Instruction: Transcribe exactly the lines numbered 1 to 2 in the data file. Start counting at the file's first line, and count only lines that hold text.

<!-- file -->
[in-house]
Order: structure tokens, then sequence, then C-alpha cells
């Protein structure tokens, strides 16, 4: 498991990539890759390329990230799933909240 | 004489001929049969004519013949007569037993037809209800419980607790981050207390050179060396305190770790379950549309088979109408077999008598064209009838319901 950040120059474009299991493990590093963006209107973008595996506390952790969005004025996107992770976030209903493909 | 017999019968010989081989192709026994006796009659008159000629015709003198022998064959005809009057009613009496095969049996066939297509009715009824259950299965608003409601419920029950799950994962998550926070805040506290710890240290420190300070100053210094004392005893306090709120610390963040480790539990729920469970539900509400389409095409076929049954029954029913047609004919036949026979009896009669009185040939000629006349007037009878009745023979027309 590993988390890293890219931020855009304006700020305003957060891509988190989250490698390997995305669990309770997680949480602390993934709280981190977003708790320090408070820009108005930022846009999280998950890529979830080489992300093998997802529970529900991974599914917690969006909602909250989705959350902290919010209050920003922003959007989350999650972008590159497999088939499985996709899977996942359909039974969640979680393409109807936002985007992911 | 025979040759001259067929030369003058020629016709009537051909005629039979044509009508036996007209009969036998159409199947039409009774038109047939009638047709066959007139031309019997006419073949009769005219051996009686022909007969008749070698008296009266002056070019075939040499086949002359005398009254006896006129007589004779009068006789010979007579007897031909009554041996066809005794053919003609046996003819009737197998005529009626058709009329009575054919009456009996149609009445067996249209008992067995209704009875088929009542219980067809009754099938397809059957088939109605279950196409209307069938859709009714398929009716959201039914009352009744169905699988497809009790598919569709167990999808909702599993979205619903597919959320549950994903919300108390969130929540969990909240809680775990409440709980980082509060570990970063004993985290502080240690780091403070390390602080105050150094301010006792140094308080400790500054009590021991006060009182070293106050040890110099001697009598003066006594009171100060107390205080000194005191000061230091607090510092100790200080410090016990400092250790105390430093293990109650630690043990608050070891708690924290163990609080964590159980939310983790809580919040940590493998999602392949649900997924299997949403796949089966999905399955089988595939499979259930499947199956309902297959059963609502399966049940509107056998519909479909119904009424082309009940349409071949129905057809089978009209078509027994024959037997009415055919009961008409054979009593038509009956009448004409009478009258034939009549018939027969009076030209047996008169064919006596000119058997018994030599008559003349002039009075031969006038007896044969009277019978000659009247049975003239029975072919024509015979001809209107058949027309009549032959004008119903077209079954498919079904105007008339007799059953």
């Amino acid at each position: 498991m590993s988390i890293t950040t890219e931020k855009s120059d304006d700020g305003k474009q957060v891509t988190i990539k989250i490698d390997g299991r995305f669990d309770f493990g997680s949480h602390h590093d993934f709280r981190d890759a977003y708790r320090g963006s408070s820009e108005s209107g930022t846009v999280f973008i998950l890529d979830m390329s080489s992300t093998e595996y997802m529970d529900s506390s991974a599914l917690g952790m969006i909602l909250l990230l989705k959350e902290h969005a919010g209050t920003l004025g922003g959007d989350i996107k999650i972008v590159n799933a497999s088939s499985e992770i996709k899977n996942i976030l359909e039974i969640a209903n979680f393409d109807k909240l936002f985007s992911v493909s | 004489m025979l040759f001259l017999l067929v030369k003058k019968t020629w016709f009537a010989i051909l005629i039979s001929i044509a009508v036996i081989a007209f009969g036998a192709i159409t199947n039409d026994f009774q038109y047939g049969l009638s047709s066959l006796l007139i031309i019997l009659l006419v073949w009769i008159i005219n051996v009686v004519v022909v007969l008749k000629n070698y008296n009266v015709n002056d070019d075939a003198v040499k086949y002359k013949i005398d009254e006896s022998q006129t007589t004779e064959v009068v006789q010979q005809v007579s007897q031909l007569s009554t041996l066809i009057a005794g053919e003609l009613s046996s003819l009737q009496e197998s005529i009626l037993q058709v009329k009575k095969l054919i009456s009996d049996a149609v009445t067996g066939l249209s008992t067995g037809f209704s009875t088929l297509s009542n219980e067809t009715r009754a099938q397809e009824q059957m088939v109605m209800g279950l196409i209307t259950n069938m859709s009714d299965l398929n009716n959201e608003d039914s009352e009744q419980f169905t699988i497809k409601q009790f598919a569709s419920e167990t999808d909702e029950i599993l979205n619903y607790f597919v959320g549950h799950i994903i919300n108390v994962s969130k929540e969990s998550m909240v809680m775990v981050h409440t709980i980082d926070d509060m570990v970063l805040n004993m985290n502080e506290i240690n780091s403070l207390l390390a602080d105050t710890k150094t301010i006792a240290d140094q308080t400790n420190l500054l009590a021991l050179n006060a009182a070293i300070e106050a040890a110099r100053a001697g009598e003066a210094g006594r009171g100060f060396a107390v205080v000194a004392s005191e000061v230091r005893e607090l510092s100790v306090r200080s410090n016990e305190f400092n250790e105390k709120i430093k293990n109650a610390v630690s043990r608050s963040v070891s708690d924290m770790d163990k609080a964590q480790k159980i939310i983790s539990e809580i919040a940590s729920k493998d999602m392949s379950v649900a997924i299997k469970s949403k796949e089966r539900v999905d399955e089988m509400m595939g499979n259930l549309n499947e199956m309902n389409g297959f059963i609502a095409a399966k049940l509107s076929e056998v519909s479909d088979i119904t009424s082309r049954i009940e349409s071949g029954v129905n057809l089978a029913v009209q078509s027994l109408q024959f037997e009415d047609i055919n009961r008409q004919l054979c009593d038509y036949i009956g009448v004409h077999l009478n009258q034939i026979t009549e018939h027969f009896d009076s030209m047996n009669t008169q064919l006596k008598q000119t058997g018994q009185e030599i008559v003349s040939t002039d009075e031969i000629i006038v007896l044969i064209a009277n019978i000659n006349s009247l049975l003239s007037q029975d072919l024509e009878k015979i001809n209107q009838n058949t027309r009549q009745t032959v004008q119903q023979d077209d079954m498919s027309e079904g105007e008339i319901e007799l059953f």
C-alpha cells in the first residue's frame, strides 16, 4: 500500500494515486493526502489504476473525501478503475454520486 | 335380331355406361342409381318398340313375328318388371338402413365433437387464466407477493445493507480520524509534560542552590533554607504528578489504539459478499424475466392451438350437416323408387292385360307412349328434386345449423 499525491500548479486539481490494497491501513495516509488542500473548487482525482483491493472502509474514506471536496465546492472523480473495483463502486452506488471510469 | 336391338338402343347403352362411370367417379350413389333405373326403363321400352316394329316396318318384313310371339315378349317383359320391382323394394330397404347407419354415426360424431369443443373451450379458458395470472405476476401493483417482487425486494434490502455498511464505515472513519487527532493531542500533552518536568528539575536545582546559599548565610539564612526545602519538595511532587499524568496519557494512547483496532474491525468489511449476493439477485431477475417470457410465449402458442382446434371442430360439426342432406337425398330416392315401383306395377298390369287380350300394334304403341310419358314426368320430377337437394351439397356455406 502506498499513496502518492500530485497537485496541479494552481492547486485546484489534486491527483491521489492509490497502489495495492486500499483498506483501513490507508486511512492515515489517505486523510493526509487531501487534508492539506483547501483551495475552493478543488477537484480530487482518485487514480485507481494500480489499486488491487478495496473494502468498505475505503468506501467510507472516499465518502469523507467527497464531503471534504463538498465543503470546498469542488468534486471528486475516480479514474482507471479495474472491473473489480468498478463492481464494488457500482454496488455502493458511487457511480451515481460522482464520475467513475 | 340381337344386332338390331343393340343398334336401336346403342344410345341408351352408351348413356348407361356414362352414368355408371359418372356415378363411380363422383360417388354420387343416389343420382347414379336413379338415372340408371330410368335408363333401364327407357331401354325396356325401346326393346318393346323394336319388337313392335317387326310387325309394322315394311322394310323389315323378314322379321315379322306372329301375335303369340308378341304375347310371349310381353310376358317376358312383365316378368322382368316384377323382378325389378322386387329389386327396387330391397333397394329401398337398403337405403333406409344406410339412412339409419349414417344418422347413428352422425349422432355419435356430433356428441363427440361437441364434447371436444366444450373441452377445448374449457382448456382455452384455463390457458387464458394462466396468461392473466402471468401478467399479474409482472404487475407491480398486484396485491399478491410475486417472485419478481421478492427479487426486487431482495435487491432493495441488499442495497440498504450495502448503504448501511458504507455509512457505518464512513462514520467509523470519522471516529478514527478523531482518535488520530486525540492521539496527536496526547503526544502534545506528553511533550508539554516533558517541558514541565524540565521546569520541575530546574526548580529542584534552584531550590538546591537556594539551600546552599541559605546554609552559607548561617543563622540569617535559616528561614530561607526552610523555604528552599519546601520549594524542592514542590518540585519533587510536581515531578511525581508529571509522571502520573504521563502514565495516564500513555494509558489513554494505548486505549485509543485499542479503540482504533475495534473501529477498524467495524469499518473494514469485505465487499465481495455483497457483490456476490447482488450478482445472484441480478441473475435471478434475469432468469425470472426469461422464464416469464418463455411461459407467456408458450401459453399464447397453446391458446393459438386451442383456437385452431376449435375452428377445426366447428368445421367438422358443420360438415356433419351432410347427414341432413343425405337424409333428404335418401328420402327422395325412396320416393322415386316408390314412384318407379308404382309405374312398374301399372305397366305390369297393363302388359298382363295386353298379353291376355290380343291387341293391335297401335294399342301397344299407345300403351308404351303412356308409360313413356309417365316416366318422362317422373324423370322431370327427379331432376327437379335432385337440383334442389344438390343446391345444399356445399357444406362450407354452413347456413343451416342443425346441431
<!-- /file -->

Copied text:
[in-house]
Order: structure tokens, then sequence, then C-alpha cells